U.S.

Alaska Airlines Flight Took 30 Hours to Travel From Boston to Los Angeles in Epic Comedy of Errors

Passengers on a flight from Boston to Los Angeles were forced to endure 14 hours of delays after technical mishaps and diversions turned what would have been a 6 hour trip into a hellish 30 hour journey.

One hundred and forty passengers boarded the Alaska Airlines flight 1367 at Logan International Airport, Boston 25 News reported. Before their aircraft had even taken off they sat on the runway for two hours—and so their ordeal began.

Read more: Fire on American Airlines flight reportedly started by e-cigarette

After the annoying but not unusual delay on the tarmac in Boston, 90 minutes into the flight on Saturday night, events took a worrying and potentially even dangerous turn. The aircraft was forced to divert to Buffalo, New York, after the crew noticed a burning smell caused by an electrical fault.

“This was definitely one of the scariest [moments]. [It] had me texting my Mom 'I love you' because I was worried," said passenger Tiffany Devereaux. "The lights were flickering throughout the flight. The entertainment system kept going in and out."

gettyimages-1323865-594x594 Alaska Airlines jets are parked at their terminal June 21, 2001 at Los Angeles International Airport. David McNew/Getty Images

After they were rerouted to Buffalo so that firefighters could inspect the plane, the forlorn passengers were forced to spend the night in the city’s Niagra International Airport. They were left without food and water and some complained that they were left in the dark over what was going on.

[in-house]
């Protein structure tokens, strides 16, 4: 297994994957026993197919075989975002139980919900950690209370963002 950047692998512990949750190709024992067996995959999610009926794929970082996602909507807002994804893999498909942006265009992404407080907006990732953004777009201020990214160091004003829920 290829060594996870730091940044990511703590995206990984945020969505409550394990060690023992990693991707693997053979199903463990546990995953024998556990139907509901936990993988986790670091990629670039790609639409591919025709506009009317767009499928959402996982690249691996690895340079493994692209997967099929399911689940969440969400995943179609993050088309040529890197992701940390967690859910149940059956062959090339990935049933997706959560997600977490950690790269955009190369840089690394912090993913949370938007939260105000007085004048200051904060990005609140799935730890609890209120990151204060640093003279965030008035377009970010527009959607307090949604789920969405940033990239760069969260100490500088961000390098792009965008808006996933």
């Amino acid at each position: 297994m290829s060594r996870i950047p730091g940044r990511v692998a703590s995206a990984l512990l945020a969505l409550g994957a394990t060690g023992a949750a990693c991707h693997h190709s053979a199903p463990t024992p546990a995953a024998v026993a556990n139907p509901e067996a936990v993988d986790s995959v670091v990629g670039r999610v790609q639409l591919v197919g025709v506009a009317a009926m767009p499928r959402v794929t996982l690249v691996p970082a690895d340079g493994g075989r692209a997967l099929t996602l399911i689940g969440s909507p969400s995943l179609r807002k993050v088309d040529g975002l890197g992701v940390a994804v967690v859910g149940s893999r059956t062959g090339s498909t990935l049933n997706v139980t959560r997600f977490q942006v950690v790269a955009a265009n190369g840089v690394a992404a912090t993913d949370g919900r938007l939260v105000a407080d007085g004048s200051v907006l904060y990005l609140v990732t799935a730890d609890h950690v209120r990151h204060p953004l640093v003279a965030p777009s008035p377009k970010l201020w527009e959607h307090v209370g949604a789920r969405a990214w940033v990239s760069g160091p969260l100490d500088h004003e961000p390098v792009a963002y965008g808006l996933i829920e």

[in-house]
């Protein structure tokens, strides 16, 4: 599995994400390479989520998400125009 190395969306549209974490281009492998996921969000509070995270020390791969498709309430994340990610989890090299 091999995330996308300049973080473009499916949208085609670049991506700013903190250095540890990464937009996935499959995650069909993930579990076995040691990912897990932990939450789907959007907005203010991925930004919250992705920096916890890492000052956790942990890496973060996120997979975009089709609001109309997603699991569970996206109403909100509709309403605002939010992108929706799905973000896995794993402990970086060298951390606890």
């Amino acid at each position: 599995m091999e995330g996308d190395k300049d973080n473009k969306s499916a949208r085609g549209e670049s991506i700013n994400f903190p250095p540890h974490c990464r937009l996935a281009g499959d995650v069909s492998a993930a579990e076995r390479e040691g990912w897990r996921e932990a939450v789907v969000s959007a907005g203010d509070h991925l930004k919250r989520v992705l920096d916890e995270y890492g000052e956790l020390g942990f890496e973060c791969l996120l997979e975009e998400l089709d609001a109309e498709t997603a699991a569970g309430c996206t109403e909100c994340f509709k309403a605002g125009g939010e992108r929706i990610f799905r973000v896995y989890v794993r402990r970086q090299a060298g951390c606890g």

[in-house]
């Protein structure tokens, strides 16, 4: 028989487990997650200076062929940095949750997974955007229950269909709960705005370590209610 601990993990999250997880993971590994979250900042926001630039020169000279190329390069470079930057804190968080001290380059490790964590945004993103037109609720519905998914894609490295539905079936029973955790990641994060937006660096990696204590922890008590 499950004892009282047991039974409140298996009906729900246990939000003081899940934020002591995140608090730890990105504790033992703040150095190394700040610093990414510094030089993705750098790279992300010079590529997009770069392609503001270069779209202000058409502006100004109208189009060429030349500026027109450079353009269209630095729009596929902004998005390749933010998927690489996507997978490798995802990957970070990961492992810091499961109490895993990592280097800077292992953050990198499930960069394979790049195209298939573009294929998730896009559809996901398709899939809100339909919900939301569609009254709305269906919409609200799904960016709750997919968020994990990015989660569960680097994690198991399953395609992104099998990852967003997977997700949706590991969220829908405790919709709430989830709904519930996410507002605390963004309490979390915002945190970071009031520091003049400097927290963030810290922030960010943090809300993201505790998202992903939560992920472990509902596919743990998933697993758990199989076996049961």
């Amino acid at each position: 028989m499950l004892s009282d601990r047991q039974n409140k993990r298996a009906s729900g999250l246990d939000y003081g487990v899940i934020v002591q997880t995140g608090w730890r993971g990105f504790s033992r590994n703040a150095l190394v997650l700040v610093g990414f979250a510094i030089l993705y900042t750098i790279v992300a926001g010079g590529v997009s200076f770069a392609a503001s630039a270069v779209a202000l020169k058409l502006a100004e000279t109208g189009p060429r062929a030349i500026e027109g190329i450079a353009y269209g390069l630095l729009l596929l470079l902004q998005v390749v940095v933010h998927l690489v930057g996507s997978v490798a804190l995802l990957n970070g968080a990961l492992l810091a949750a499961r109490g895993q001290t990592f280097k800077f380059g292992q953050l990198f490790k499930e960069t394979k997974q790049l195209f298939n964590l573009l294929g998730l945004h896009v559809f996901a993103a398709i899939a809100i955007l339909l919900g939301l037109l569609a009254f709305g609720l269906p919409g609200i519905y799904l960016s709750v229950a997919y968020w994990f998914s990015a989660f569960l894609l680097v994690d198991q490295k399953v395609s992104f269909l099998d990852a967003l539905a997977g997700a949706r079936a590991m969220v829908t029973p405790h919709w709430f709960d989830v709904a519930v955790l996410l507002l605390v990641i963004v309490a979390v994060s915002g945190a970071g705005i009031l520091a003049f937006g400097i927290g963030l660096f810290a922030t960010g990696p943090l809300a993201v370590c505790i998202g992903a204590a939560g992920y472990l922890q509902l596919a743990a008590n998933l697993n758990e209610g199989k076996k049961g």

"I think it went awry the middle of the night in Buffalo when we stopped getting updates from anyone on what was happening," passenger Meghan O’Connell told WCVB-TV in Boston.

In a cruel twist, when the flight did get off the ground in Buffalo it did not fly on to Los Angeles but instead flew back to Boston. Because the flight was unscheduled, it was kept in holding pattern for 90 minutes until a gate opened for its arrival.

Back where they started in Boston, the passengers were booked on a new flight to Los Angeles—it was an hour late.

To add insult to injury, when they finally arrived at their destination some of the passengers discovered their baggage was lost, having not made it onto the second plane. By Monday afternoon some still had no idea where their luggage was, the Seattle Times reported.

The Airline has apologised for the nightmare flight and said a team of two dozen staff had been put in position to rectify the situation. “This was a really, really difficult experience for our guests, a terrible experience,” Alaska spokeswoman Bobbie Egan said. "We are deeply sorry for what our passengers had to go through.”

She added that in some cases passengers could expect up to $1,000 in compensation.

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